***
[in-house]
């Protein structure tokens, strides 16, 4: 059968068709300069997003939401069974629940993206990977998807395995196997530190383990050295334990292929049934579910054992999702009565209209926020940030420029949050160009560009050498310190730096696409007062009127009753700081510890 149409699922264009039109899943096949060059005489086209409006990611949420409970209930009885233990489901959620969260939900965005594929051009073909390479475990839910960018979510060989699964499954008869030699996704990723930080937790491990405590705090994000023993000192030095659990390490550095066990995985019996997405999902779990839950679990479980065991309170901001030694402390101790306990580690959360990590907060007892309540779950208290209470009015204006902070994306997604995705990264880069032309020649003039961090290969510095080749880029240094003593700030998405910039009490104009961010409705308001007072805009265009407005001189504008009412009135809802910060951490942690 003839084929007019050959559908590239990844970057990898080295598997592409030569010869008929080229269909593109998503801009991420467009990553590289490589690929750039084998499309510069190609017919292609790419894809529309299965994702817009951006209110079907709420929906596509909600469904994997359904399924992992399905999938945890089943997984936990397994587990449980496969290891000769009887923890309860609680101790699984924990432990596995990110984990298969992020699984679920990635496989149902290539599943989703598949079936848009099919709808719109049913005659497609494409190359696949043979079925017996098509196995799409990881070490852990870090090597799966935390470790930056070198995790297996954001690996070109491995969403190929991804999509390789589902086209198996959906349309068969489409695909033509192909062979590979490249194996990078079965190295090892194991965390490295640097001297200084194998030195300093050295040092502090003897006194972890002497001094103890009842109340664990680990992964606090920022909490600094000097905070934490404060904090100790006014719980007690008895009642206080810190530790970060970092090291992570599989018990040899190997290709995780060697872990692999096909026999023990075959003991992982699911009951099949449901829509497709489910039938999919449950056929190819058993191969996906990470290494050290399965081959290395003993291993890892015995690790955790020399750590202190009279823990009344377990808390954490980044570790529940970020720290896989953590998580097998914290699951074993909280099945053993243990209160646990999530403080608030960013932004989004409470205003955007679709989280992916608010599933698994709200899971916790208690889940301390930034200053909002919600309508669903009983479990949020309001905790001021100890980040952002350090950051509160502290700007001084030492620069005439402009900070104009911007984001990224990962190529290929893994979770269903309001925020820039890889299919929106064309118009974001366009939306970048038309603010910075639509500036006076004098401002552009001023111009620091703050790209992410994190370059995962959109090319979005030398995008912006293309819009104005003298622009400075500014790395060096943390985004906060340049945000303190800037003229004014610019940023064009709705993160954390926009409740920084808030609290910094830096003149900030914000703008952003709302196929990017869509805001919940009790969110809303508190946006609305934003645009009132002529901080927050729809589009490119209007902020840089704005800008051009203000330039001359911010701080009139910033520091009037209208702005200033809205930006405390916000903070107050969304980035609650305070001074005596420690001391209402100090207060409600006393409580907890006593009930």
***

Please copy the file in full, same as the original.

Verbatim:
[in-house]
């Protein structure tokens, strides 16, 4: 059968068709300069997003939401069974629940993206990977998807395995196997530190383990050295334990292929049934579910054992999702009565209209926020940030420029949050160009560009050498310190730096696409007062009127009753700081510890 149409699922264009039109899943096949060059005489086209409006990611949420409970209930009885233990489901959620969260939900965005594929051009073909390479475990839910960018979510060989699964499954008869030699996704990723930080937790491990405590705090994000023993000192030095659990390490550095066990995985019996997405999902779990839950679990479980065991309170901001030694402390101790306990580690959360990590907060007892309540779950208290209470009015204006902070994306997604995705990264880069032309020649003039961090290969510095080749880029240094003593700030998405910039009490104009961010409705308001007072805009265009407005001189504008009412009135809802910060951490942690 003839084929007019050959559908590239990844970057990898080295598997592409030569010869008929080229269909593109998503801009991420467009990553590289490589690929750039084998499309510069190609017919292609790419894809529309299965994702817009951006209110079907709420929906596509909600469904994997359904399924992992399905999938945890089943997984936990397994587990449980496969290891000769009887923890309860609680101790699984924990432990596995990110984990298969992020699984679920990635496989149902290539599943989703598949079936848009099919709808719109049913005659497609494409190359696949043979079925017996098509196995799409990881070490852990870090090597799966935390470790930056070198995790297996954001690996070109491995969403190929991804999509390789589902086209198996959906349309068969489409695909033509192909062979590979490249194996990078079965190295090892194991965390490295640097001297200084194998030195300093050295040092502090003897006194972890002497001094103890009842109340664990680990992964606090920022909490600094000097905070934490404060904090100790006014719980007690008895009642206080810190530790970060970092090291992570599989018990040899190997290709995780060697872990692999096909026999023990075959003991992982699911009951099949449901829509497709489910039938999919449950056929190819058993191969996906990470290494050290399965081959290395003993291993890892015995690790955790020399750590202190009279823990009344377990808390954490980044570790529940970020720290896989953590998580097998914290699951074993909280099945053993243990209160646990999530403080608030960013932004989004409470205003955007679709989280992916608010599933698994709200899971916790208690889940301390930034200053909002919600309508669903009983479990949020309001905790001021100890980040952002350090950051509160502290700007001084030492620069005439402009900070104009911007984001990224990962190529290929893994979770269903309001925020820039890889299919929106064309118009974001366009939306970048038309603010910075639509500036006076004098401002552009001023111009620091703050790209992410994190370059995962959109090319979005030398995008912006293309819009104005003298622009400075500014790395060096943390985004906060340049945000303190800037003229004014610019940023064009709705993160954390926009409740920084808030609290910094830096003149900030914000703008952003709302196929990017869509805001919940009790969110809303508190946006609305934003645009009132002529901080927050729809589009490119209007902020840089704005800008051009203000330039001359911010701080009139910033520091009037209208702005200033809205930006405390916000903070107050969304980035609650305070001074005596420690001391209402100090207060409600006393409580907890006593009930």